The right to bear arms. I’ll be frank, Judge Garland’s answers on the right to bear arms have not been encouraging. During his hearing he said he’d faithfully enact President Biden’s gun-grabbing agenda. I hope he will stand up for the independence of the Justice Department and follow the law when President Biden instructs him to violate the Second Amendment. If he doesn’t, I expect the courts will have something to say about it.
Litigation positions. If Judge Garland really wants to show us that he’s the next Ed Levi and not the next Eric Holder, he should pay close attention to positions the Justice Department takes in litigation. Just because the Trump Justice Department took a position doesn’t mean it was wrong. If every four to eight years the Justice Department comes up with a new list of statutes it won’t defend or rights it disfavors, what’s the point in passing laws? I hope that Judge Garland—thinking back on his long judicial experience—will preserve the institutional credibility of the Justice Department.
It’s a similar issue with “prosecutorial discretion.” Just because a prosecutor has discretion in how to charge and try a case doesn’t mean the Attorney General has “discretion” in how to charge and try all cases in ways that change the law. We saw this with DACA under Obama. I’m concerned we’ll see this on the death penalty and illegal entry under Biden. The role of the President is to take care that the laws be followed. This applies to the Attorney General as well. The Attorney General doesn’t get to use principles of discretion to change the law however much he or she might want to.
“Slush funds” are related to these concerns. When the Justice Department enters into a settlement with a bad actor, the money should go to the victims and the U.S. treasury. Giving that money to third-parties—especially those Congress has defunded—is a direct assault on the appropriations process. I, frankly, can’t see any good reason why the Justice Department would rescind the existing regulations on this subject. Any effort to change these settlements will be pure and open political favoritism.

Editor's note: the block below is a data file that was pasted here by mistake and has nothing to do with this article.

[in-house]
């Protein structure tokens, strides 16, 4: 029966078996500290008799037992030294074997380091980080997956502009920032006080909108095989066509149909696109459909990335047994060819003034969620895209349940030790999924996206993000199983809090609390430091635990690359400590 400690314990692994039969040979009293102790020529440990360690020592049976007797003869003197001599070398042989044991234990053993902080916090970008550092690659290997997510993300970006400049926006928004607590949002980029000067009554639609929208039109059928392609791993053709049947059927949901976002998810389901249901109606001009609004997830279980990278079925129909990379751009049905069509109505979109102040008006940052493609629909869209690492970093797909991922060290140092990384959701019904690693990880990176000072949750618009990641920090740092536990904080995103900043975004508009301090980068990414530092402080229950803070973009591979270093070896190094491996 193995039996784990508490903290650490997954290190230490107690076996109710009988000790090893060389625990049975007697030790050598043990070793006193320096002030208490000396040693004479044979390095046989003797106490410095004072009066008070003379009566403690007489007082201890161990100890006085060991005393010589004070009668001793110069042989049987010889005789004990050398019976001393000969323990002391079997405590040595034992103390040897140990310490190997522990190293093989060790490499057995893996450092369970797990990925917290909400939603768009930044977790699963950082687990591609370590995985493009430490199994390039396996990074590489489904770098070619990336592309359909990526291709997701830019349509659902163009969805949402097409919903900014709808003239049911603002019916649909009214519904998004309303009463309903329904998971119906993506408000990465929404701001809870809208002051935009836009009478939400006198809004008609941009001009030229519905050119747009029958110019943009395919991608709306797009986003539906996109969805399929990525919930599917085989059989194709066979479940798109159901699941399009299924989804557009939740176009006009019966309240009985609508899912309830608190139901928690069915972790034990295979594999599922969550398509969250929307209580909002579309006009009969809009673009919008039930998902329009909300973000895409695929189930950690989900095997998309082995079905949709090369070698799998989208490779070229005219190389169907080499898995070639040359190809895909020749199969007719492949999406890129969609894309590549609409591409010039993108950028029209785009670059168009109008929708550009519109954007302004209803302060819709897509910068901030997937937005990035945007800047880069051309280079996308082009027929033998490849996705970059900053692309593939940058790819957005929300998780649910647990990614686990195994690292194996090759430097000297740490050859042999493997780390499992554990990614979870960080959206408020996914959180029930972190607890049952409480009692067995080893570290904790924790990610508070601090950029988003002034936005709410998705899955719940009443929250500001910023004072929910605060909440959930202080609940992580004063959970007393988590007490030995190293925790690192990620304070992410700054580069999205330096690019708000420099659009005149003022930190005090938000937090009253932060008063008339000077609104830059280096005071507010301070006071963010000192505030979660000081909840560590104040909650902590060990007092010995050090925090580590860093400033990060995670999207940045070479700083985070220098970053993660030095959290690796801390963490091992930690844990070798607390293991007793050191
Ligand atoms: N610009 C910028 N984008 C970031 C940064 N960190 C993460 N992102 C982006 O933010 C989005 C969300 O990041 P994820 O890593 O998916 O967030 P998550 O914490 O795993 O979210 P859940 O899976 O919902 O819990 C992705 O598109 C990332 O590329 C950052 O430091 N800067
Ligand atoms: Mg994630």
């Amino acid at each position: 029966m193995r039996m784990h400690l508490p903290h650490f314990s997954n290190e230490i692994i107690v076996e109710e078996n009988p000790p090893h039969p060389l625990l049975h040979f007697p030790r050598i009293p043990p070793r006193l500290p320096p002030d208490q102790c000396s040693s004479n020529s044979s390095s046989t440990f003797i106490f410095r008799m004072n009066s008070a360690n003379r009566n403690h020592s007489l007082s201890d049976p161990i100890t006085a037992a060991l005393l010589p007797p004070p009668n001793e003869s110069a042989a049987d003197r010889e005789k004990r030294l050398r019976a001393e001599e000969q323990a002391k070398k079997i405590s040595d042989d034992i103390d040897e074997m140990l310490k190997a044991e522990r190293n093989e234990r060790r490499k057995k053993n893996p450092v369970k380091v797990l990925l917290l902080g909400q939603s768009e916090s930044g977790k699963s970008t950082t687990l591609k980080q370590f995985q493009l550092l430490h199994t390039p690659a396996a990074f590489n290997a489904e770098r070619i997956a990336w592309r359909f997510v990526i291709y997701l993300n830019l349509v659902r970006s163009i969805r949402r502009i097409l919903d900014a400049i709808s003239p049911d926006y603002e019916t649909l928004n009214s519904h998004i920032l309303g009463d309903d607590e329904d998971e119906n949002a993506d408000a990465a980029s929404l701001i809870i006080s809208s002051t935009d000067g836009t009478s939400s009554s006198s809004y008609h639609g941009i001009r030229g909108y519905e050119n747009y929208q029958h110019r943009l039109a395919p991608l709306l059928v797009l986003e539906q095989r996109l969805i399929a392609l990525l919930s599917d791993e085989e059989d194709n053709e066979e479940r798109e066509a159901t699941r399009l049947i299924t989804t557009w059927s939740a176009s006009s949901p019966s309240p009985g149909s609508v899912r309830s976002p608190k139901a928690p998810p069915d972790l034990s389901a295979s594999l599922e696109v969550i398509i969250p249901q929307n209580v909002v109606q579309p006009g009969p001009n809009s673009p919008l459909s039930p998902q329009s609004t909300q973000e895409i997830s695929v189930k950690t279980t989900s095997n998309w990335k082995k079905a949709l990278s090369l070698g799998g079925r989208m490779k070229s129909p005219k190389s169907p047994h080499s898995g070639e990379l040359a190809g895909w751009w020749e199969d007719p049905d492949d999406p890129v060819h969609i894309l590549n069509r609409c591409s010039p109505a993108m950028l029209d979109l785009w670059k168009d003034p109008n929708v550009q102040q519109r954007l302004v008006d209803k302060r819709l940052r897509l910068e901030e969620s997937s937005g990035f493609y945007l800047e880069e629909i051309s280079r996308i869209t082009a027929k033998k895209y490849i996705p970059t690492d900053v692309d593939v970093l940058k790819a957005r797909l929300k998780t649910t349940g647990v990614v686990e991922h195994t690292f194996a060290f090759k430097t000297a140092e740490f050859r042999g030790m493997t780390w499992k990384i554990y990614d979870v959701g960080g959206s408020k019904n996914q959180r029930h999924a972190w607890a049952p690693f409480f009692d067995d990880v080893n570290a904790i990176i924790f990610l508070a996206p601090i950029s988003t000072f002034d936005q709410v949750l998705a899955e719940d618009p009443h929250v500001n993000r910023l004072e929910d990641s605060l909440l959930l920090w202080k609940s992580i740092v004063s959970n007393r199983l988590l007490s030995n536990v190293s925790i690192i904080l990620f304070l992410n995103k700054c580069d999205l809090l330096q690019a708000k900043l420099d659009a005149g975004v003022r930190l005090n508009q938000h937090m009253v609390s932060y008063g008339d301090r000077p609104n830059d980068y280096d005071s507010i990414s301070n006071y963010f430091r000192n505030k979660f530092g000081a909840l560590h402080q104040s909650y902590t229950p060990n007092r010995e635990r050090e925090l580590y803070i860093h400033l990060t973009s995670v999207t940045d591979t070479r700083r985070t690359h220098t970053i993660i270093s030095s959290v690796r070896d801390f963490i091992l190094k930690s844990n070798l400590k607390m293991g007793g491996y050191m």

I could go on: there’s “sue and settle,” “government by blog post” with guidance documents, abusive consent decrees, defending IRS targeting, Operation Chokepoint. Democrats have collective amnesia on the scandal-a-day at the Obama Justice Department, during which it was almost always punishing Obama’s political enemies.
What do all these practices have in common? Besides being partisan and political, they’re an effort to do an end-run around the Congress. If Judge Garland is serious about having a non-partisan Justice Department, and I think he is, then he will nip these bad practices in the bud. He will enforce the law. He will not manipulate the powers of the executive to make the law more satisfying to progressive activists.

Judge Garland, if he’s serious about what he’s told us, has a big job ahead of him. He will be under tremendous pressure from within the Biden administration and from Congressional Democrats to turn the Justice Department into Marc Elias and the ACLU with guns. It’ll be up to him to keep the Justice Department from turning into the Social Justice Department. I take him at his word that this is not what he wants and that his occasional evasions were in good faith. I plan to vote for him. I hope that my trust is not misplaced.